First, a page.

But where can we go? My family live in... wait for it... Michigan. And eleven years in San Diego taught me something important: I can't live somewhere that makes me miserable, no matter how much I make. Maybe for a year or two, but not for much longer. Oregon is the only place I've ever felt was "Home", and the things that define it regionally are the very properties that make it feel that way -- the forests and mountains, the pace of life, the solitude, the mild climate. I would be hard-pressed to find anyhere else with this combination of facotrs.

But unless things pick up for TFR and I find work soon, I may have to bite the bullet and start looking beyond Oregon.

Saturday, June 20, 2009

Bring The Noise

Ok, I got this idea from a comment on Fox News. I'm not sure how effective it is, but it's worth a shot.

Most, in fact almost all, of the information coming out of Iran regarding the uprising is being sent via the internet, mostly social networking sites such as Twitter, Facebook, MySpace, etc. and the government is doing everything they can do to crack down on it -- tracking down the tweeters, bloggers, etc., and doing what they can to shut them down.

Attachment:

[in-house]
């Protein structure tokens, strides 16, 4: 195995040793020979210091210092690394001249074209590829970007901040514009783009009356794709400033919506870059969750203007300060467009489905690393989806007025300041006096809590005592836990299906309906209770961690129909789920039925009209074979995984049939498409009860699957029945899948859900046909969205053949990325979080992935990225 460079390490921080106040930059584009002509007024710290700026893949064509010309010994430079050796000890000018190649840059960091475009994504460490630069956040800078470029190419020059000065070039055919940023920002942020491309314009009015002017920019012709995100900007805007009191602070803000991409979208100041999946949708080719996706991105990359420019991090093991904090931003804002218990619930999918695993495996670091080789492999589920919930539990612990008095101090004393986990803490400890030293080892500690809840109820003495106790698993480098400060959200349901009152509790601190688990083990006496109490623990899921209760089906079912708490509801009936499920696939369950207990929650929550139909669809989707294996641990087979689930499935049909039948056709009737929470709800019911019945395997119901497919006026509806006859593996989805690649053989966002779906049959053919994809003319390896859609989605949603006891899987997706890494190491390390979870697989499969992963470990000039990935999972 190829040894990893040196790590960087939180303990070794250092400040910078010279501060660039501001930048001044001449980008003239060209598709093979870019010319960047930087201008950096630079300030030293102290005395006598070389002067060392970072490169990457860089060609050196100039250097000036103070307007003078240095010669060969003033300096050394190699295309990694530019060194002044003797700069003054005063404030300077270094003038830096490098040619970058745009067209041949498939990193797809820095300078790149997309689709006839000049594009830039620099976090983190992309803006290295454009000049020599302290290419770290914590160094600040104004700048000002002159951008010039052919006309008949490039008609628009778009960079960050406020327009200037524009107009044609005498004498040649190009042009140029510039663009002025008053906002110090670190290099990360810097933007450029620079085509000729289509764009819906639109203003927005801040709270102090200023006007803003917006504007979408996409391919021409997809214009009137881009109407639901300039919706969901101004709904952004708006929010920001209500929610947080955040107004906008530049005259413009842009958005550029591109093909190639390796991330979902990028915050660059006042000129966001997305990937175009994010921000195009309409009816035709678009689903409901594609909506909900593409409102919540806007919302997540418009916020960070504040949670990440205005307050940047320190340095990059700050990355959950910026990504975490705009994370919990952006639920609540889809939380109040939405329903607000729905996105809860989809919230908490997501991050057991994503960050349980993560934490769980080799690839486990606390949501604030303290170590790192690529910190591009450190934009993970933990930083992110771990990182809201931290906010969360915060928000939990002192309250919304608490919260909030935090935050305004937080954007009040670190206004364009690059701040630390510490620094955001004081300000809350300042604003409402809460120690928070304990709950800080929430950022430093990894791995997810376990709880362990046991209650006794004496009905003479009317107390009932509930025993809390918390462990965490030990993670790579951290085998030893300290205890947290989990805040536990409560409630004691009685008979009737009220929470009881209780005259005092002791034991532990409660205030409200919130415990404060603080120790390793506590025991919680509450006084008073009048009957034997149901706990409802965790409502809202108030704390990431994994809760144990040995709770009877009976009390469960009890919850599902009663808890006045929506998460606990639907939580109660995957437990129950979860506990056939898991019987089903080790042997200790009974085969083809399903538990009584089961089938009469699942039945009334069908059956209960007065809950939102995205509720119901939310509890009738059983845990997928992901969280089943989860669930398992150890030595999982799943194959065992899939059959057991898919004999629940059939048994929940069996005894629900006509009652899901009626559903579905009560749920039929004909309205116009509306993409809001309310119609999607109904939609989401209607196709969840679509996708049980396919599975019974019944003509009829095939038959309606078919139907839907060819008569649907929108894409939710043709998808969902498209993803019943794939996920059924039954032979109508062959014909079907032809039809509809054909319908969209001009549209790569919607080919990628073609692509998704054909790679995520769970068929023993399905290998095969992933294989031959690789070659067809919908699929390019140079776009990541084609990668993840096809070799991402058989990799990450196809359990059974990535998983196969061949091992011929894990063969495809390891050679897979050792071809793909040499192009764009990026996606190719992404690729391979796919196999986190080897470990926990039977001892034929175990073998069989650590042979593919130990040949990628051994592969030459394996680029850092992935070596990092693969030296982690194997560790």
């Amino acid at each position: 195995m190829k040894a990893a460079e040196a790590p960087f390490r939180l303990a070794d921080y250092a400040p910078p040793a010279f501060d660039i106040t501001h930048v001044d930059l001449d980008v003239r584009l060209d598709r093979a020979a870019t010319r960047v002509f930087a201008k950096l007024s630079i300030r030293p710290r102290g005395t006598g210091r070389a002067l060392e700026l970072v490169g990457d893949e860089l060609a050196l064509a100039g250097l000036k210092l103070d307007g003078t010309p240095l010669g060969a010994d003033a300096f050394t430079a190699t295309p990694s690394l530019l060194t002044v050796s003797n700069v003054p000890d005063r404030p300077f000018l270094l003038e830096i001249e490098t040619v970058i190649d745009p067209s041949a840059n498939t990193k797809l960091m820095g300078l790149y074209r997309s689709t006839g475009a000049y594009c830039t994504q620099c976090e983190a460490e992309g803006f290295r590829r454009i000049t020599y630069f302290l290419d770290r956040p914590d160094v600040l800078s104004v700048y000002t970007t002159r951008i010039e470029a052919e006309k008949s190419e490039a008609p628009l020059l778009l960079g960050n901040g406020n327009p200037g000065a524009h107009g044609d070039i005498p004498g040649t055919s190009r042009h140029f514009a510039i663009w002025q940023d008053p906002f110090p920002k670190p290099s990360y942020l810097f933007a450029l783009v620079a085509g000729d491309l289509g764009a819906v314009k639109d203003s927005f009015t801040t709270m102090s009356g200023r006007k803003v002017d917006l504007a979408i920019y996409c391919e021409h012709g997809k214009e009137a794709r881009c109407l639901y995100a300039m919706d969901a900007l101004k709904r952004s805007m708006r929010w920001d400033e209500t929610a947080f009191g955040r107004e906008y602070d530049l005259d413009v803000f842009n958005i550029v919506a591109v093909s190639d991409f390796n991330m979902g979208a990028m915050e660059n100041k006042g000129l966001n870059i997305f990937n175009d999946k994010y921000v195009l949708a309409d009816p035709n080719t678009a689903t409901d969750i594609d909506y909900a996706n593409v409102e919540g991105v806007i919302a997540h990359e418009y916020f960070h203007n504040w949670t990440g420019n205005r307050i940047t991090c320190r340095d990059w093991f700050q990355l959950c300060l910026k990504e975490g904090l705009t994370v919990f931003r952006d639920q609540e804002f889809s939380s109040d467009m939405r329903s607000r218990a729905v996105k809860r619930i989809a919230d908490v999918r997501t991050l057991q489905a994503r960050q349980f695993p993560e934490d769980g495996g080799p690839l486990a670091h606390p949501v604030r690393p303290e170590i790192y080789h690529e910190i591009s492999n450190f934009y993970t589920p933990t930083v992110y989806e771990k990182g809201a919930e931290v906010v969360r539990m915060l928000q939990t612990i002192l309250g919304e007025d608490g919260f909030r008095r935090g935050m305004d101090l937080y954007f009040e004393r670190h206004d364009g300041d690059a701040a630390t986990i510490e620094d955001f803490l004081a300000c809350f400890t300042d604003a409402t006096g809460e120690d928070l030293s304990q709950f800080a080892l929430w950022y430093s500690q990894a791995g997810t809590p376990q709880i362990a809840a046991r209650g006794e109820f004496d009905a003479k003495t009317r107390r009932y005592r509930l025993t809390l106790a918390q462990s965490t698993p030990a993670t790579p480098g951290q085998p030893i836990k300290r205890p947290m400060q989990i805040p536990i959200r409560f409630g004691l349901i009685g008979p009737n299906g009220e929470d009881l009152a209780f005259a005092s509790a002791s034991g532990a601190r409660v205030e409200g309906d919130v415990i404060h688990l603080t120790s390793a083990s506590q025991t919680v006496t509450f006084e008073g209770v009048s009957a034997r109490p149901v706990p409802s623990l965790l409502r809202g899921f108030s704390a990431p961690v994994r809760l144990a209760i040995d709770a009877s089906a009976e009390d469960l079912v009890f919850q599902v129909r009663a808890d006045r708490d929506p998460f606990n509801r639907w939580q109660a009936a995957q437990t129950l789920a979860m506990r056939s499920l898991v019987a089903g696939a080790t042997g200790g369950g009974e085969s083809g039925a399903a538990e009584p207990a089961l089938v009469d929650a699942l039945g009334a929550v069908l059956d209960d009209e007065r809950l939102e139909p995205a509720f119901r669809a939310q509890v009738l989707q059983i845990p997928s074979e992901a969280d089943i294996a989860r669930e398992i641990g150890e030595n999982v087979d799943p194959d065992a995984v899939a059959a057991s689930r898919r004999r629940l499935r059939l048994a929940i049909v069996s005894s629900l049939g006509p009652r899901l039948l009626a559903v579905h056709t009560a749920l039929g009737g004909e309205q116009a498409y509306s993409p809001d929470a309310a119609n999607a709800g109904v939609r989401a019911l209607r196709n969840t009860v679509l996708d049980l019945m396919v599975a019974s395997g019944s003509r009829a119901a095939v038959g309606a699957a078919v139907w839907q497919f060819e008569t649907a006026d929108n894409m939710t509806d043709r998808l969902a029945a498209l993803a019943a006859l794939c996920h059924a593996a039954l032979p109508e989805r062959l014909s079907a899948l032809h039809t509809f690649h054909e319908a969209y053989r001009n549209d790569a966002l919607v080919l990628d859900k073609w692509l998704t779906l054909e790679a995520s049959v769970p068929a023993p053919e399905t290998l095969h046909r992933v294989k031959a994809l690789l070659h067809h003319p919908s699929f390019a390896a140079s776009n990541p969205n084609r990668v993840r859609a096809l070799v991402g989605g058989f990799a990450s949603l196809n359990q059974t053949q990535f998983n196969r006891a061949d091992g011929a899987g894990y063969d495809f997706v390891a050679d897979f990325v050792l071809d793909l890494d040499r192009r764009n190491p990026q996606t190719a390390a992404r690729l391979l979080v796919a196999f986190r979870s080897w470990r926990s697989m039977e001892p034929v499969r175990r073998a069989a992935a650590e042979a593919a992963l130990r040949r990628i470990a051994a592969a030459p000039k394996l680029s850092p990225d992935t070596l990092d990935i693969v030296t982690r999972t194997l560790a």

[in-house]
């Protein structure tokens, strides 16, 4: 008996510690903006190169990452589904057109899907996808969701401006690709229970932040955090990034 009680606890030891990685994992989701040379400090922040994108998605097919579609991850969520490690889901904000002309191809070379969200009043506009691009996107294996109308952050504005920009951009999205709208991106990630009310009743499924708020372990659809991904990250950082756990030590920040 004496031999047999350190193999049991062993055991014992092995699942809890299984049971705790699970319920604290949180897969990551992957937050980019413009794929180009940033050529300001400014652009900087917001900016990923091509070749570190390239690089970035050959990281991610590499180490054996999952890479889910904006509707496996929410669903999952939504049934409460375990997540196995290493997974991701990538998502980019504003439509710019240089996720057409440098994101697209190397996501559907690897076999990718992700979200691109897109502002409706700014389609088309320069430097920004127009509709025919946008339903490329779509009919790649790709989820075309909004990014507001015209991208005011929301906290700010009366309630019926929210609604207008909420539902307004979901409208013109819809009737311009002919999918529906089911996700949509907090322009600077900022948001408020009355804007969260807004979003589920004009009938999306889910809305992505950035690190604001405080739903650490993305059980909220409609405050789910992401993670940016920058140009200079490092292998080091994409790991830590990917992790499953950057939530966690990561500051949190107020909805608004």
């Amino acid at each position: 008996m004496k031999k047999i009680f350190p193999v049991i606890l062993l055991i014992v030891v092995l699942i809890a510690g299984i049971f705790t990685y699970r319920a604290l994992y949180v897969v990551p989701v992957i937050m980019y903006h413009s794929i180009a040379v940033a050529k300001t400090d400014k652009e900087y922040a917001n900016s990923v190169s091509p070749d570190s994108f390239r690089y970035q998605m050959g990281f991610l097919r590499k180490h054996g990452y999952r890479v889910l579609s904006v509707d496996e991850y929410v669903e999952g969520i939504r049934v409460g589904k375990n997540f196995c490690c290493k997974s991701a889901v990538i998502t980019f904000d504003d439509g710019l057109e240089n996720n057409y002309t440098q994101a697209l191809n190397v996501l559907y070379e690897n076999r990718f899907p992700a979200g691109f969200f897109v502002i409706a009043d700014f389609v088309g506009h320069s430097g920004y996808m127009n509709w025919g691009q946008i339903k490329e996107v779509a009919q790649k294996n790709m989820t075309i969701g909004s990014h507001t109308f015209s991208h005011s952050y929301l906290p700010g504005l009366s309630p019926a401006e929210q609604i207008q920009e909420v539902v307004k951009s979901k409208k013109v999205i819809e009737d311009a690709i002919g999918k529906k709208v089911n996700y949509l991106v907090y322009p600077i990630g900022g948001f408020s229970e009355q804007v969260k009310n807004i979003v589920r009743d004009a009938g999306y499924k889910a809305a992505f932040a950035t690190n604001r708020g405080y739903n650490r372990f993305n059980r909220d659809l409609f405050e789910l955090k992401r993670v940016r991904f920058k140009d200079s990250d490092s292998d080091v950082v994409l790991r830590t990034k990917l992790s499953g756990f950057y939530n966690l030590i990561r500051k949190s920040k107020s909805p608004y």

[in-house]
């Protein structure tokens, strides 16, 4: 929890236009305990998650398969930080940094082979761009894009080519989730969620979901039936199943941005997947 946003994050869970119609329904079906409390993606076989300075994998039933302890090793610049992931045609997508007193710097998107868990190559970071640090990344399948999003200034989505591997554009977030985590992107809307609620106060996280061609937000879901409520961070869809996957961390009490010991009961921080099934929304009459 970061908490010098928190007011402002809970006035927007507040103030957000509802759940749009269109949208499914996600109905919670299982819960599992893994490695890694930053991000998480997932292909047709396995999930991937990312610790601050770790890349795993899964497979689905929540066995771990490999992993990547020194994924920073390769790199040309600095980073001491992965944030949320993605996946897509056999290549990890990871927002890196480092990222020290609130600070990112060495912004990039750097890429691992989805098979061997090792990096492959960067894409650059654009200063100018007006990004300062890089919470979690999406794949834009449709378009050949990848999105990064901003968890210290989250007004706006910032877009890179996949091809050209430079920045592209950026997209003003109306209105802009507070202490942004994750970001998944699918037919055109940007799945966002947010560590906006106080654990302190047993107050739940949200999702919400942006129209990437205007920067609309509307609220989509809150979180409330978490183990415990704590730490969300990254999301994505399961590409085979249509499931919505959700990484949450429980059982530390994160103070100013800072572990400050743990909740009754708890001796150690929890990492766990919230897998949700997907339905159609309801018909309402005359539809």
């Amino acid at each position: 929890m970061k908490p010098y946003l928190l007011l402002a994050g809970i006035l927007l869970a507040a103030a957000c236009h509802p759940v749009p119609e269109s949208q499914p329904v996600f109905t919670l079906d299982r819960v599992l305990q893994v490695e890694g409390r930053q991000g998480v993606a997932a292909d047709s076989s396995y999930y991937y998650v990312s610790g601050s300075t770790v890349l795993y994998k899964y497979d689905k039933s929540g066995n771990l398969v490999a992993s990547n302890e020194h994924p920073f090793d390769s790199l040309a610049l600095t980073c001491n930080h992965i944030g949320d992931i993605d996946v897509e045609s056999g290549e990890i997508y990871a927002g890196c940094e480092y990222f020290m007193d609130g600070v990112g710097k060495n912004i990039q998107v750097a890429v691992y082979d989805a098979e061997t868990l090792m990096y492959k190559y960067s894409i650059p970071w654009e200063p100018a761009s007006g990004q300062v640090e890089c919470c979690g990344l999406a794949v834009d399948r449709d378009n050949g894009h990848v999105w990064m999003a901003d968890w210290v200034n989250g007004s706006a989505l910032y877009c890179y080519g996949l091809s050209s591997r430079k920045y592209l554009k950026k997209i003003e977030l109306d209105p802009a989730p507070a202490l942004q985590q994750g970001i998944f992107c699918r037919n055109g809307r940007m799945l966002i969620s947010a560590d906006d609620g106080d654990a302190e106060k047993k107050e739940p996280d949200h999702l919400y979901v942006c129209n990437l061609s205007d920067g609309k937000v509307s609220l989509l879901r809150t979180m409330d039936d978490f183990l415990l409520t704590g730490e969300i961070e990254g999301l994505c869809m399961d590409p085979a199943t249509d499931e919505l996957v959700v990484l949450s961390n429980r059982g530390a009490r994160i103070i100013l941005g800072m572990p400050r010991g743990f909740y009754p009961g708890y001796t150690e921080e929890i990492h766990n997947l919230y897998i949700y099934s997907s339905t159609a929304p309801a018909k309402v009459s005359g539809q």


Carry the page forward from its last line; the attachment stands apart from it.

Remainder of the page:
So the suggestion that was made was for those of us in the west who blog, twitter, facebook, etc. to change our location to Tehran and our time zome to GMT+3:30. The idea is that any time you post, it creates one more hit that appears from within Iran that the authorities there have to investigate and try to block (good bloody luck, you savage bastards: I'm out of your reach. Here's hoping you fail in your attempts to quell your people's urge for freedom).

So if you're reading this, and you blog, or tweet (or whatever it's called on Twitter), or have Facebook or MySpace, I'm asking you to follow suite and change your settings. And if you're an Iranian who stumbles across this site, we're with you: The world is watching, the world is behind you, the world wants you to win your freedom. And if you're an Iranian censor, here's hoping I made your job all that much harder.

Thursday, June 18, 2009

Obama Plays Neighbor to Iran's Kitty Genovese

A Tip of the Toque to Another Black Conservative.


Apparently, the pleas of the Iranians mean squat to Obama. He's afraid that anything he does, or hell, even SAYS, stronger than expressing "concern", will appear to be "Meddling". The presidential election of a country on the verge of being a nuclear power is stolen, its people take to the streets in hundreds of thousands, if not millions, only to be attacked by truncheon-wielding security forces, and he's worried that we might offend someones sensibilities.